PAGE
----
With Apple's firmware password feature on Mac systems you can lock down the options to select an alternative startup disk, boot to Safe or Single User modes, reset the PRAM, and otherwise start the system in ways that can bypass the security features of OS X.
However, as a security measure the firmware password has been met with some criticism because it could easily be bypassed by someone who has physical access to the system. In earlier Intel-based Macs the firmware password was stored in the PRAM of the system, and was simply read by the system's EFI firmware before other PRAM variables in order to maintain the lock on the system; however, this setup had drawbacks that allowed the firmware to be reset or even revealed.
Altering the system's hardware configuration, such as by removing or adding RAM modules, would clear the security password and permit booting to alternative modes. Not only did this basic way of bypassing the password exist, but the password was also not stored very securely. While administrative rights are required to uncover it, with these rights one can use included utilities in OS X to reveal the password in the PRAM, which is masked only by a simple obfuscation routine.
These fallbacks made the Mac's firmware password almost laughable as a security measure, but this has changed with newer Mac systems. Starting in 2011, users began finding they could no longer reset their firmware passwords simply by modifying the hardware configuration. The systems would maintain the lock and prevent the use of alternate boot modes, leaving no choice for those who had set the password and then forgotten it but to bring their systems in to Apple for servicing.
In these newer systems, instead of using the PRAM to store the EFI firmware password, Apple has resorted to using a separate programmable controller from Atmel (PDF) that contains lockable flash memory used to store the password. This tiny chip is tucked away on the motherboard and includes include a security feature that stores the password in ways that require special programming with identifier numbers for both your motherboard and the Atmel chip to access and erase, which must done using special routines during the boot process.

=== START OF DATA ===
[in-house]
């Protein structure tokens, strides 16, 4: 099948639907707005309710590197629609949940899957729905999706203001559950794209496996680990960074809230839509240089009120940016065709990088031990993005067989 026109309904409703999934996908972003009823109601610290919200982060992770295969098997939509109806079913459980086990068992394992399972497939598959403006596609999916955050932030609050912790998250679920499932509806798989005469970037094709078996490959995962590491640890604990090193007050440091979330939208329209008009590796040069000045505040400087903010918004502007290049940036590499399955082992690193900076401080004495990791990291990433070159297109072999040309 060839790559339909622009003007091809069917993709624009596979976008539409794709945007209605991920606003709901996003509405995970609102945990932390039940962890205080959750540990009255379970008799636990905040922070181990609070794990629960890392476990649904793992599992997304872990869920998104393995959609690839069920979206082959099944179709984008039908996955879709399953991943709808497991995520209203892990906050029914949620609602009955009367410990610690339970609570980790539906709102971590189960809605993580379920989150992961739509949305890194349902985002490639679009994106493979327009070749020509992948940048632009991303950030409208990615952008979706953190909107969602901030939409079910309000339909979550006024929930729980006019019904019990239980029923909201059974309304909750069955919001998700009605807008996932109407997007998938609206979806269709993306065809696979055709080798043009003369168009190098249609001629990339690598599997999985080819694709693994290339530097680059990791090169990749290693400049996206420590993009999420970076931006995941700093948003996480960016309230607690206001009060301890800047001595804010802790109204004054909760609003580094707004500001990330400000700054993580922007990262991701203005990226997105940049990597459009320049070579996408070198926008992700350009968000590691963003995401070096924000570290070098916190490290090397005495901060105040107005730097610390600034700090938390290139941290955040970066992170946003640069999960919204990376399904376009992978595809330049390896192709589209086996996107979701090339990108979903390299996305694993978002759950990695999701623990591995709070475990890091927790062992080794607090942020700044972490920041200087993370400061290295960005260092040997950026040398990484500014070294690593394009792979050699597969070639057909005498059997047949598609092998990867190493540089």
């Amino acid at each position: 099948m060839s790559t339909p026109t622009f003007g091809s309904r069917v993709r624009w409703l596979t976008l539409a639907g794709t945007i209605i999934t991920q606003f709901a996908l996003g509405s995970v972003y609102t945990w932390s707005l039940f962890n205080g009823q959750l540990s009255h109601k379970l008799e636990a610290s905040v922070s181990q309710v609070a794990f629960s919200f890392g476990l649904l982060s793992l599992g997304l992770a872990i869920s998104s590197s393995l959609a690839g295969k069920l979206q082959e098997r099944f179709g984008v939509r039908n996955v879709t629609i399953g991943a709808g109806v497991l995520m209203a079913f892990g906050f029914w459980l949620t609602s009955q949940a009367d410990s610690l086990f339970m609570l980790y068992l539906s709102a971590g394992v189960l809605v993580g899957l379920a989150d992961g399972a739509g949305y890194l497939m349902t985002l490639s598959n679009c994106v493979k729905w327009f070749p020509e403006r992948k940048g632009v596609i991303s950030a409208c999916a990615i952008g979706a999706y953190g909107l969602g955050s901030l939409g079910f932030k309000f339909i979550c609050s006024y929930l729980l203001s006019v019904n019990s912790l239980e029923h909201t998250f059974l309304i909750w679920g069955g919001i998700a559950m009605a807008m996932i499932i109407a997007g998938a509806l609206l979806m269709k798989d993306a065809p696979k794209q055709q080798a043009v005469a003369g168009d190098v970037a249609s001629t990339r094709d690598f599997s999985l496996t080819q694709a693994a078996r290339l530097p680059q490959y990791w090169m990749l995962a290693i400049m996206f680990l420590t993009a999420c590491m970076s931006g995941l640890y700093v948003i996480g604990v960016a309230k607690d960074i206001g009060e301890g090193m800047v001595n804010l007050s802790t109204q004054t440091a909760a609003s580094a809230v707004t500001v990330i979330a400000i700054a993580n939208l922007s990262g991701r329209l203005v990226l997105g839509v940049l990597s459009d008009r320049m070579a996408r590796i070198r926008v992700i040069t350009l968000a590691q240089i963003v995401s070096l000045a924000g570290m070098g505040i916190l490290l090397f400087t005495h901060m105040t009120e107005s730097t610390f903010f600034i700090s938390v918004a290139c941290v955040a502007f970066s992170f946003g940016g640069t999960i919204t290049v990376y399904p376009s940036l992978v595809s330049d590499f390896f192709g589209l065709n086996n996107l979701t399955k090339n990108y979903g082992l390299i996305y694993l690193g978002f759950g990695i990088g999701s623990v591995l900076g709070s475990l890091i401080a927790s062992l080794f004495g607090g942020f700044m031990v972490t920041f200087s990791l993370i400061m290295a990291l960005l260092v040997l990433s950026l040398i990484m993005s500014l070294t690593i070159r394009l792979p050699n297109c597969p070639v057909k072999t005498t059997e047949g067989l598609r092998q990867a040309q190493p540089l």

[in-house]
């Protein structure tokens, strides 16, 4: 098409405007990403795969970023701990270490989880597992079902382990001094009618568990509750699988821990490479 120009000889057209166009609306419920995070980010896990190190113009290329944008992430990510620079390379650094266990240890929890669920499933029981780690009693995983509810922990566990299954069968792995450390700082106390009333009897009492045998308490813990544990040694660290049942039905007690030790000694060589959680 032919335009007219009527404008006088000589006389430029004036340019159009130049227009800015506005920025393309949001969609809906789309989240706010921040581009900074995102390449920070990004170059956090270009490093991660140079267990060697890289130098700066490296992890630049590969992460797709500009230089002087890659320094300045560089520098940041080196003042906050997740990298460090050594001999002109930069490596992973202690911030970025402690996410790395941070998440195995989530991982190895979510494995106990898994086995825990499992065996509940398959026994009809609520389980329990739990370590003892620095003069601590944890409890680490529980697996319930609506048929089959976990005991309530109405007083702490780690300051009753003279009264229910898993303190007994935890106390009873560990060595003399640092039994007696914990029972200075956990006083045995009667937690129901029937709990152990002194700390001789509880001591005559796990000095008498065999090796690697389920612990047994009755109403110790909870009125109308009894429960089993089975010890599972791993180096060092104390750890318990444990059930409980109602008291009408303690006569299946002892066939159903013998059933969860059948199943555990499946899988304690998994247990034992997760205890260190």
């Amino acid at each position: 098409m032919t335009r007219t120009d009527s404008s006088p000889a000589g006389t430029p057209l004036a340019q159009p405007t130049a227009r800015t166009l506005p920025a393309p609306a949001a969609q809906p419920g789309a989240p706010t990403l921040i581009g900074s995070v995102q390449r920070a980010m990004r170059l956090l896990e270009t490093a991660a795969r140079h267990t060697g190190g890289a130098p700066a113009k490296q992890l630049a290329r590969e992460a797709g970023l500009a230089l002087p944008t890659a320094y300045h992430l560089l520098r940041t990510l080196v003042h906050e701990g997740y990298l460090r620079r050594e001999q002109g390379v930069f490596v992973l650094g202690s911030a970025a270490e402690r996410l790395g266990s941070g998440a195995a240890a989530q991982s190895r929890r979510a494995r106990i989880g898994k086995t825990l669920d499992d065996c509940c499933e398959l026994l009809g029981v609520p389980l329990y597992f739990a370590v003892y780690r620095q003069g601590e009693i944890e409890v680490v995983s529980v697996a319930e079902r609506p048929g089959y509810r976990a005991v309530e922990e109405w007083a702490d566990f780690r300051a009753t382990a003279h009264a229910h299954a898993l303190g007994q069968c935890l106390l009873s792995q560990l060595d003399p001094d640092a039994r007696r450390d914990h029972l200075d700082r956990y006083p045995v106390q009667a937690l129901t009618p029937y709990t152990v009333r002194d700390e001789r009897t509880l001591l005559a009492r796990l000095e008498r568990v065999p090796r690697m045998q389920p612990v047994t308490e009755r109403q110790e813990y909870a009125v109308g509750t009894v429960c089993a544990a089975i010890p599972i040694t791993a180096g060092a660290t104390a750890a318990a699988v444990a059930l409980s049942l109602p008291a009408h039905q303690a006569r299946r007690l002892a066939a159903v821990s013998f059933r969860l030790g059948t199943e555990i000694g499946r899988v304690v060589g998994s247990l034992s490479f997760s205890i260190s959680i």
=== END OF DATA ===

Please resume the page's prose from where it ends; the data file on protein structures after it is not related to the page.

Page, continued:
As it's not dependent on other system components to maintain this lock, this new chip therefore cannot be unlocked simply by a hardware change. The password is also not available in the PRAM, so it cannot be revealed to users, regardless of their administrative status.
To reset the firmware password on newer Macs, you must now follow these steps:
- Boot with Option key held to display the boot menu's firmware password prompt.
- Press Control-Option-Command-Shift-S to reveal a 33-digit hash (mixed letters and numbers) that contains an identifier for your specific motherboard and the Atmel chip used for your system. In this hash, the first 17 digits are an identifier for the system's motherboard, and the last 16 digits are a hash for the password.
- Submit the hash to Apple, where someone will put it through a special utility to create a keyfile that is specific for your machine.
- Place the file on a special USB boot drive and hold Option to load the boot menu and select this drive.
- The system will read the file and properly reset the firmware password stored in the Atmel chip.
This process may seem easy enough, except that the utility for creating the keyfile is kept at Apple so you have to go through an authorized service center, which will contact technicians at Apple for this service. Secondly, the Apple technicians will not give you the keyfile for unlocking your system, so you must get your system serviced to perform this step.
Even if you were able to get the keyfile, it cannot be used on any other Mac system. The Atmel chip's serial number and motherboard identifier are factory-programmed, resulting in a pairing that is unique for your system. This is why the hash numbers for your system must be programmed into the keyfile, making it machine-specific.
Even so, there is one way to bypass the Atmel chip, which is to manually remove it and solder a new, unlocked chip to your motherboard; however, without precise reflow soldering tools and techniques, this would likely result in an unmitigated disaster that not only would void your warranty, but would very likely break your machine.
Coupled with Apple's FileVault full-disk encryption to protect data should the hard drive be removed, the firmware password in Apple's latest systems provides a very effective hardware security lock. Setting it up involves the same steps as for all of Apple's hardware, but these advances make it so that to change or remove it you need to either use the same firmware password utility and remember the previous password, or have it serviced.